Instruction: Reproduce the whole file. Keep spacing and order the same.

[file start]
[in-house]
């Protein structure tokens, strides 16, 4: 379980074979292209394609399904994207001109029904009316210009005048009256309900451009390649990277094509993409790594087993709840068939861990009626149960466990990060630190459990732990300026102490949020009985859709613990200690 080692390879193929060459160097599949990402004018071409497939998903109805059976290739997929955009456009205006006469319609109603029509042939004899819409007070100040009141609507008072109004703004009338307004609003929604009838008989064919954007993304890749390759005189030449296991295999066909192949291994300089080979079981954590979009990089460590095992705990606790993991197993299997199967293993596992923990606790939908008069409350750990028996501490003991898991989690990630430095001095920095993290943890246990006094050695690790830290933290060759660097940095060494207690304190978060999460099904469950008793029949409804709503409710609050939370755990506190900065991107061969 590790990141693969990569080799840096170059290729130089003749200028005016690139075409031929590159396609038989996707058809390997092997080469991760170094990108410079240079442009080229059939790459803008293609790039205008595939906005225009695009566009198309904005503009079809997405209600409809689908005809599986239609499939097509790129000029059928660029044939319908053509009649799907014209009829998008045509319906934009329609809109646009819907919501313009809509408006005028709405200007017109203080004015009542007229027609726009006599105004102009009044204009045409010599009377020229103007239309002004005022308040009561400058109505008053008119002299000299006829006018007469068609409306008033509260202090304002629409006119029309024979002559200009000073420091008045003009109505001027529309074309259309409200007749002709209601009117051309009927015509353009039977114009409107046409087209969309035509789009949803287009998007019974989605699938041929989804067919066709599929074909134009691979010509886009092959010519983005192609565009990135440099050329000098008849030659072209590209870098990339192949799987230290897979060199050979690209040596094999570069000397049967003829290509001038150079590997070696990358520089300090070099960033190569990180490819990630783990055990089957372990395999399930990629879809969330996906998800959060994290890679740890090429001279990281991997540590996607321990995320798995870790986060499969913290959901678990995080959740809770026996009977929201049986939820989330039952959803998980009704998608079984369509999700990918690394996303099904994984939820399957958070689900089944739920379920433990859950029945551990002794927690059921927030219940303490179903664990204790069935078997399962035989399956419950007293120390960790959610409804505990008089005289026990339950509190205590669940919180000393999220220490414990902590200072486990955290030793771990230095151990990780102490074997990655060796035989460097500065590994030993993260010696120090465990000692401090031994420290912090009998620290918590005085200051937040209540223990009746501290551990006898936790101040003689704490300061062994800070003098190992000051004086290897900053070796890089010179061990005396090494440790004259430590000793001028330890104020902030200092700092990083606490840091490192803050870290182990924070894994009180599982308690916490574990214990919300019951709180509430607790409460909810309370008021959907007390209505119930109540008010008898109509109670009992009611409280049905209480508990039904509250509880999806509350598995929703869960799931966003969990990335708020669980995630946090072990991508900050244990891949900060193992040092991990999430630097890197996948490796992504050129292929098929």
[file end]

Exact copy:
[in-house]
């Protein structure tokens, strides 16, 4: 379980074979292209394609399904994207001109029904009316210009005048009256309900451009390649990277094509993409790594087993709840068939861990009626149960466990990060630190459990732990300026102490949020009985859709613990200690 080692390879193929060459160097599949990402004018071409497939998903109805059976290739997929955009456009205006006469319609109603029509042939004899819409007070100040009141609507008072109004703004009338307004609003929604009838008989064919954007993304890749390759005189030449296991295999066909192949291994300089080979079981954590979009990089460590095992705990606790993991197993299997199967293993596992923990606790939908008069409350750990028996501490003991898991989690990630430095001095920095993290943890246990006094050695690790830290933290060759660097940095060494207690304190978060999460099904469950008793029949409804709503409710609050939370755990506190900065991107061969 590790990141693969990569080799840096170059290729130089003749200028005016690139075409031929590159396609038989996707058809390997092997080469991760170094990108410079240079442009080229059939790459803008293609790039205008595939906005225009695009566009198309904005503009079809997405209600409809689908005809599986239609499939097509790129000029059928660029044939319908053509009649799907014209009829998008045509319906934009329609809109646009819907919501313009809509408006005028709405200007017109203080004015009542007229027609726009006599105004102009009044204009045409010599009377020229103007239309002004005022308040009561400058109505008053008119002299000299006829006018007469068609409306008033509260202090304002629409006119029309024979002559200009000073420091008045003009109505001027529309074309259309409200007749002709209601009117051309009927015509353009039977114009409107046409087209969309035509789009949803287009998007019974989605699938041929989804067919066709599929074909134009691979010509886009092959010519983005192609565009990135440099050329000098008849030659072209590209870098990339192949799987230290897979060199050979690209040596094999570069000397049967003829290509001038150079590997070696990358520089300090070099960033190569990180490819990630783990055990089957372990395999399930990629879809969330996906998800959060994290890679740890090429001279990281991997540590996607321990995320798995870790986060499969913290959901678990995080959740809770026996009977929201049986939820989330039952959803998980009704998608079984369509999700990918690394996303099904994984939820399957958070689900089944739920379920433990859950029945551990002794927690059921927030219940303490179903664990204790069935078997399962035989399956419950007293120390960790959610409804505990008089005289026990339950509190205590669940919180000393999220220490414990902590200072486990955290030793771990230095151990990780102490074997990655060796035989460097500065590994030993993260010696120090465990000692401090031994420290912090009998620290918590005085200051937040209540223990009746501290551990006898936790101040003689704490300061062994800070003098190992000051004086290897900053070796890089010179061990005396090494440790004259430590000793001028330890104020902030200092700092990083606490840091490192803050870290182990924070894994009180599982308690916490574990214990919300019951709180509430607790409460909810309370008021959907007390209505119930109540008010008898109509109670009992009611409280049905209480508990039904509250509880999806509350598995929703869960799931966003969990990335708020669980995630946090072990991508900050244990891949900060193992040092991990999430630097890197996948490796992504050129292929098929």